One good thing is that the final decision will come from the European Court of Justice. The decision will apply to every European country and may be the Euro Area situation will not depend anymore on one country decision. If the European Court accepts that the ECB is the lender of last resort like every central bank in the world, then this could reinforce the consistency of the area. Nevertheless this issue is at risk.
The third issue is on short-term interest rate and liquidity.
Since the end of 2013 the volatility on short-term interest rates has increased a lot. Before, the overnight rate (EONIA) was stable and below 10 basis point. As it is shown on the chart below its trajectory has changed. Mario Draghi noticed that this volatility didn’t transmit to longer rates and he considered it was a proof of the ECB credibility and the stabilizing impact of forward guidance.
This volatility comes from a reduced level of liquidity and from the fact that LTRO will have, in early spring, a duration below one year.
(LTRO is an operation that was put in place in early 2012. It was an exchange of assets between banks and the ECB. Its duration was three years but banks after one year could start reimbursing the operation. In fact there were two operations one on December 21, 2011 and the other on February 29; 2012).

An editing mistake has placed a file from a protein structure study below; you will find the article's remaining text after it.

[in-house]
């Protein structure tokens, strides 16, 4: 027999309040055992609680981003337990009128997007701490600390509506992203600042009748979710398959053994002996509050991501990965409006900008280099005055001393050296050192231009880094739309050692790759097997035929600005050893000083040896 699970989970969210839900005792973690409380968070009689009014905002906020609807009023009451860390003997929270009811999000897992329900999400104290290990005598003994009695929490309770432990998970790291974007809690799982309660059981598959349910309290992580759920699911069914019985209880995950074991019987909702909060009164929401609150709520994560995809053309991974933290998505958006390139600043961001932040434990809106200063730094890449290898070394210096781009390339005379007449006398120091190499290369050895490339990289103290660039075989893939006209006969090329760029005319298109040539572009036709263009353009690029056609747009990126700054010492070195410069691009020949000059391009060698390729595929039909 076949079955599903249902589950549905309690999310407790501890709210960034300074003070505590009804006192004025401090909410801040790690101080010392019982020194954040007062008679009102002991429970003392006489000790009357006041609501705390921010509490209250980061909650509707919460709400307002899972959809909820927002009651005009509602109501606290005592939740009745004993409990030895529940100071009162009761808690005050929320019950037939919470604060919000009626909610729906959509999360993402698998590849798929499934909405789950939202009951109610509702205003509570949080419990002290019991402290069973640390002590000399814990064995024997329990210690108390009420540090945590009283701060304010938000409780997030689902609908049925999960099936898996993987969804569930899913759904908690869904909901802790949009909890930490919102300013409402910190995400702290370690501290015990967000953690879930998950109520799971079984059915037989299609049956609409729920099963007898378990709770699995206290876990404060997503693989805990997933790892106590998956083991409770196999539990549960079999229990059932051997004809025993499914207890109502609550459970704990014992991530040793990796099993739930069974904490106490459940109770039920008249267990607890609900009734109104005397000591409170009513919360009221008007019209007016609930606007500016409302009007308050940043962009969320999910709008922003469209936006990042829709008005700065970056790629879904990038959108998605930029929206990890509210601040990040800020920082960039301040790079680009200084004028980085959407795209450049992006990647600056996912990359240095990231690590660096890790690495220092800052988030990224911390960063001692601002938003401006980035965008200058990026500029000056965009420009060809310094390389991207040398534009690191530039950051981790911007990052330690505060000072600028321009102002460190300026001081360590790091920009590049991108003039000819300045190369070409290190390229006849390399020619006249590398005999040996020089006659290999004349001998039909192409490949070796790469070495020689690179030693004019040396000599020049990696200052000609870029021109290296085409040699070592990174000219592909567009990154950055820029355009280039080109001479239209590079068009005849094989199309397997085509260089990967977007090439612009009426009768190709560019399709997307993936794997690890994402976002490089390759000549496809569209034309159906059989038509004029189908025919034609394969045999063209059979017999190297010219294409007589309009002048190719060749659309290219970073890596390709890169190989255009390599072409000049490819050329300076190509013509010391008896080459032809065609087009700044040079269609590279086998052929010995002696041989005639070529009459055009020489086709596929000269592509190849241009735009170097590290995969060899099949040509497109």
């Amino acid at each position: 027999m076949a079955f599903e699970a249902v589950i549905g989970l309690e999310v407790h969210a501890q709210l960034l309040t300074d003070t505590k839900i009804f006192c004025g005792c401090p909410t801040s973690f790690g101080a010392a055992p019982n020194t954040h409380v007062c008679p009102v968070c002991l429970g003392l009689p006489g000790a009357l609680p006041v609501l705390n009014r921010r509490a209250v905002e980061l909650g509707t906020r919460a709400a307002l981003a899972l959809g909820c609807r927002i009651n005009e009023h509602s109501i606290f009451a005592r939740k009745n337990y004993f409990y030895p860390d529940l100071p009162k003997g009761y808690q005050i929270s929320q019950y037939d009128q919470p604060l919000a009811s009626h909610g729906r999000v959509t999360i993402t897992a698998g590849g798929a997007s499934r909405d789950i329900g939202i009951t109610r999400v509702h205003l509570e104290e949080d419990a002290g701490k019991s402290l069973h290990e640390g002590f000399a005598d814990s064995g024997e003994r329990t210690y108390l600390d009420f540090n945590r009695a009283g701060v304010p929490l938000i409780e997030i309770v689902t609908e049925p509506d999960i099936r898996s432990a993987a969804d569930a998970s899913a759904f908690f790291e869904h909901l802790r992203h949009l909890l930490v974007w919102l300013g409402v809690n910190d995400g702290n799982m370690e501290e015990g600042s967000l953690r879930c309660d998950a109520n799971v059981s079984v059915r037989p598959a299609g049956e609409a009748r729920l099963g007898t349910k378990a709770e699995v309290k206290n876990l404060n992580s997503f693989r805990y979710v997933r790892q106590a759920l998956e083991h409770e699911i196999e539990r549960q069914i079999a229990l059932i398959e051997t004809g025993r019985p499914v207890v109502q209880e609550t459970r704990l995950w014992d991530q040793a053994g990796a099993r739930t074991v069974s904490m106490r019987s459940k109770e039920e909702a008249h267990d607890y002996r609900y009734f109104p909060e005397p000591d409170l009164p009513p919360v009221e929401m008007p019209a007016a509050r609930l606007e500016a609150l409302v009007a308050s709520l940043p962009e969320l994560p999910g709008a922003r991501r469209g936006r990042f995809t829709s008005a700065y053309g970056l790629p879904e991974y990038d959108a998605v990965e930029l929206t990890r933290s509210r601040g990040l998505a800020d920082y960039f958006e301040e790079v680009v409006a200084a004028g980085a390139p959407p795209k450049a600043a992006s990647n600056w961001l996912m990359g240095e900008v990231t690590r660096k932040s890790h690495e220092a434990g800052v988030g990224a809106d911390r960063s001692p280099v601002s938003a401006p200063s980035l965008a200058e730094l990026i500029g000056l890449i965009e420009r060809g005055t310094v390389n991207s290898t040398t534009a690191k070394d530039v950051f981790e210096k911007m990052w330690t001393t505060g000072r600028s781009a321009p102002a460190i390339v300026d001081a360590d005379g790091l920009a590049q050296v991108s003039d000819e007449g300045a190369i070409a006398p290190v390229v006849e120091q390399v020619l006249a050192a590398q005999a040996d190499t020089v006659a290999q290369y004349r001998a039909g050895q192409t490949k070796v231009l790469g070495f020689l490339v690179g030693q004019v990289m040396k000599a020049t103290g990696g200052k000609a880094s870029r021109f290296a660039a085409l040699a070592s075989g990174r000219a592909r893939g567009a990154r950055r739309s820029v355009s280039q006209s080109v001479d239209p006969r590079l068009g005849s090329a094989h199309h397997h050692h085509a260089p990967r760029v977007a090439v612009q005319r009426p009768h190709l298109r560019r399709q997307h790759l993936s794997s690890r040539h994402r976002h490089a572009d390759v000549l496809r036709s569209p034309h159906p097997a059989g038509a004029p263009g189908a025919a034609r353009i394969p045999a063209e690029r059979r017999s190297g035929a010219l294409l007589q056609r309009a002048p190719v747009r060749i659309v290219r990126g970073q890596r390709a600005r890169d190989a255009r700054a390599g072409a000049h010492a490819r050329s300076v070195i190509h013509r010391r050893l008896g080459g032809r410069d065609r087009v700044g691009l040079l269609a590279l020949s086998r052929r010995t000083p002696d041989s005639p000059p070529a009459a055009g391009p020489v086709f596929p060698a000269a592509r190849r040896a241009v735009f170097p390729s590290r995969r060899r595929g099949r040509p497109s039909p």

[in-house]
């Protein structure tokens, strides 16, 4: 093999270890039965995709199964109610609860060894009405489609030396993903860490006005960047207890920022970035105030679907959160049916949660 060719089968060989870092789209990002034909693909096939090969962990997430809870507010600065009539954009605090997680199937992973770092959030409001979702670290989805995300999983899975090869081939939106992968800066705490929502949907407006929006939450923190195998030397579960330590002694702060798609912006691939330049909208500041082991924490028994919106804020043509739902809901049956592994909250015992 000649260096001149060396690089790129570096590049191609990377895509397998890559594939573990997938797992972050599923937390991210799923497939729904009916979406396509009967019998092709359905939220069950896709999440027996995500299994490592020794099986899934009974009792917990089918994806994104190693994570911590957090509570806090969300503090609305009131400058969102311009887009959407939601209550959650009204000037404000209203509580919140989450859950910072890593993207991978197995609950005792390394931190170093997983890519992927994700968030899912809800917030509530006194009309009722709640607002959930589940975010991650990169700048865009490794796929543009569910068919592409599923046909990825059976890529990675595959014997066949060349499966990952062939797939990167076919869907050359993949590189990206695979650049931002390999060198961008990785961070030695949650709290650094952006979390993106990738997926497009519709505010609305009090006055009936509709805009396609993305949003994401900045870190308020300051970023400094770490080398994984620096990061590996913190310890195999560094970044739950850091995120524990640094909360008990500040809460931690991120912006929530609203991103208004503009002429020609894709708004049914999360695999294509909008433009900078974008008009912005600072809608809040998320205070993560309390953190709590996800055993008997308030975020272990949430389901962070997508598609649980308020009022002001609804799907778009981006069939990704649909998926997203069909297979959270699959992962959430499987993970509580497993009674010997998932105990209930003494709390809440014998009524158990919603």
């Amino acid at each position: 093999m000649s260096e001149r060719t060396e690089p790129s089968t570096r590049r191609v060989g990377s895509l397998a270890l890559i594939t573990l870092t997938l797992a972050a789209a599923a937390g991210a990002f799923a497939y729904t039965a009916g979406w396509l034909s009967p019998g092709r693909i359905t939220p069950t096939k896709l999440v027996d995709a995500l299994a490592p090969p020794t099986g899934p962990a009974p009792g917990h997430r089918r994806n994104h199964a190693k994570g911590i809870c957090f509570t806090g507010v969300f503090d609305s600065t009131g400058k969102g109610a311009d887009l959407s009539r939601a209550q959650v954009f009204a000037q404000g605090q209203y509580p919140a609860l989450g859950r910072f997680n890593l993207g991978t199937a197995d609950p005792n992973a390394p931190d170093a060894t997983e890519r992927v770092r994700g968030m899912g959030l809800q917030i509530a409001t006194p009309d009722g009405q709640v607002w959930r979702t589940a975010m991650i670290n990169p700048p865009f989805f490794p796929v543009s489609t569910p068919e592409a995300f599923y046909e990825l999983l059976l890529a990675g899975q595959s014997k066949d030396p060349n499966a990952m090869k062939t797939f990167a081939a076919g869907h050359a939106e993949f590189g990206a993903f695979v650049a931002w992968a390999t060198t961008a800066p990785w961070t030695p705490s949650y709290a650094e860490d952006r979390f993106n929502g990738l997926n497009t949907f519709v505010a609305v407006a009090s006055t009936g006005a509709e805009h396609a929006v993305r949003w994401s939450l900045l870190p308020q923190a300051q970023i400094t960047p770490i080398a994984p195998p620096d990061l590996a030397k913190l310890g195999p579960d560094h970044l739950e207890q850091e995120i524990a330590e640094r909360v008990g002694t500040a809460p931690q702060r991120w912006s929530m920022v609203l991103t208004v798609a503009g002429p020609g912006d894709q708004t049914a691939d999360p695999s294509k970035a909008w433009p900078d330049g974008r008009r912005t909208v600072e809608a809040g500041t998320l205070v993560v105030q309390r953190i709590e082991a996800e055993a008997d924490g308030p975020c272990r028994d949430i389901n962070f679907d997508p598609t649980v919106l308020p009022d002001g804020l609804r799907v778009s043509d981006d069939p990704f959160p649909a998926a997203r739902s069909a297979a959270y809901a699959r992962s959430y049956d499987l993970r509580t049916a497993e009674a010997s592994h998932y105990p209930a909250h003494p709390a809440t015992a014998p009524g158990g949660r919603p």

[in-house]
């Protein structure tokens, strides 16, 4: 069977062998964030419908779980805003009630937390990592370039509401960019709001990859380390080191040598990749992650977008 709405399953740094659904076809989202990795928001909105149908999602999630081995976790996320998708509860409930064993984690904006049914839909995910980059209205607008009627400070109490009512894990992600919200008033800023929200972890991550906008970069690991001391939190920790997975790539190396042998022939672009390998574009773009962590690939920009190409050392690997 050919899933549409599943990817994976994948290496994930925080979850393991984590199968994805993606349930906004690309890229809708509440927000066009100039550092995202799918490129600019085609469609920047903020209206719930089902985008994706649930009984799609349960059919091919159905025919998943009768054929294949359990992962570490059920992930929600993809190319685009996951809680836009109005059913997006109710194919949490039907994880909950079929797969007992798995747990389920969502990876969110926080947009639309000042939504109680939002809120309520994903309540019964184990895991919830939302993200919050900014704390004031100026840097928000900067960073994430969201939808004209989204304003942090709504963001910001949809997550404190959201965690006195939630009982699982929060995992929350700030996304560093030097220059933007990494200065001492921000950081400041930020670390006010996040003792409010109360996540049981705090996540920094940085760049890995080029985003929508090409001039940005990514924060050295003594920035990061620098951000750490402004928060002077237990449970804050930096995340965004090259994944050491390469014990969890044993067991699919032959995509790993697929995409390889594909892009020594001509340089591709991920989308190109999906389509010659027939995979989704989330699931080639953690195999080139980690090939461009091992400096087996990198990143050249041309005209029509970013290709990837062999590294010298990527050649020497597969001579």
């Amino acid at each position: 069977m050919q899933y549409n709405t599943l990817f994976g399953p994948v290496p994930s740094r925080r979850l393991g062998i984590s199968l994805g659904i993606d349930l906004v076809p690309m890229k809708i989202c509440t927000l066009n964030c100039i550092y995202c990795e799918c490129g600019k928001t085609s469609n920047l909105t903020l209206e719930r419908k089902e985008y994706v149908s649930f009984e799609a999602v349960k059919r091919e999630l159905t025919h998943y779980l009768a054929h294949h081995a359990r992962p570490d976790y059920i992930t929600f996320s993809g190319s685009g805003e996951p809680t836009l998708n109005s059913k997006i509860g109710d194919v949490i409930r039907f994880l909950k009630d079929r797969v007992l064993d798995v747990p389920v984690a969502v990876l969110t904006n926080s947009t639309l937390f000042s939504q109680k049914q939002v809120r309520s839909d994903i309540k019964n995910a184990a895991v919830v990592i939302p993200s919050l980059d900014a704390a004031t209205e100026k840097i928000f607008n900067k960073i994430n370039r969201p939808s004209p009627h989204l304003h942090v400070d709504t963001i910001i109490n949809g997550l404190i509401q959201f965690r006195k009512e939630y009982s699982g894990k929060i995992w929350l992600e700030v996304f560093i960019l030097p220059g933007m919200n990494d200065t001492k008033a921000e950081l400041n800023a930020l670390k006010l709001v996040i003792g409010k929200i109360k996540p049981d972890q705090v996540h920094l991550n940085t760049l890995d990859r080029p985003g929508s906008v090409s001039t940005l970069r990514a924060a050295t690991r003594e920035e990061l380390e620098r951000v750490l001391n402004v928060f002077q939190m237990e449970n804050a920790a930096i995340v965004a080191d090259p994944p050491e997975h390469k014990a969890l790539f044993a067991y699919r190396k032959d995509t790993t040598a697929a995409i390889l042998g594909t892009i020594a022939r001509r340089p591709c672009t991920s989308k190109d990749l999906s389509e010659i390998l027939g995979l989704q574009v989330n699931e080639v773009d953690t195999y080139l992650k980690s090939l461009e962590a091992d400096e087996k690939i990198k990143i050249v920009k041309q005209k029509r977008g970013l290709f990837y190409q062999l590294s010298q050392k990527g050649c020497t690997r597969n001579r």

One specific measure of liquidity in the money market is the “excess liquidity”. It reflects market operations from the ECB to the banking system on one side and the reserve requirement and technical measures on the other. With the 2 LTRO in 2011 and 2012, excess liquidity peaked at EUR 800bn. But after one year banks started to reimburse and now the level is close to EUR 150bn (February 7). It’s probably not enough to limit the overnight rate volatility.
The link with volatility and forward guidance from the ECB were the two main reasons to expect a new liquidity operation from the ECB.
On the one hand higher liquidity could reduce the volatility and on the other hand liquidity for three years was a good guide for lower interest rates for an extended period.
For the ECB a new operation is complicated to manage. The question is to know which kind of asset it can purchase. Everywhere in the world, the central bank, acting as a lender of last resort, is able to buy government bonds. In a period of crisis it’s just a way to manage the turmoil. In their excellent book “This time is different” Carmen Reinhart and Ken Rogoff shows that, at the end of a financial crisis, public debt has increased significantly. So a central bank can buy this debt to displace the risk in the future avoiding a too brutal adjustment in the short-term.
But the ECB cannot do that. Until now it was manageable and there was a rationale for that: As the main sources of financing the economy are banks, the most efficient way to improve the situation was to have a deal between banks and the ECB. In the USA, the main financing source of the economy is financial markets, so the deal is between markets and the Fed.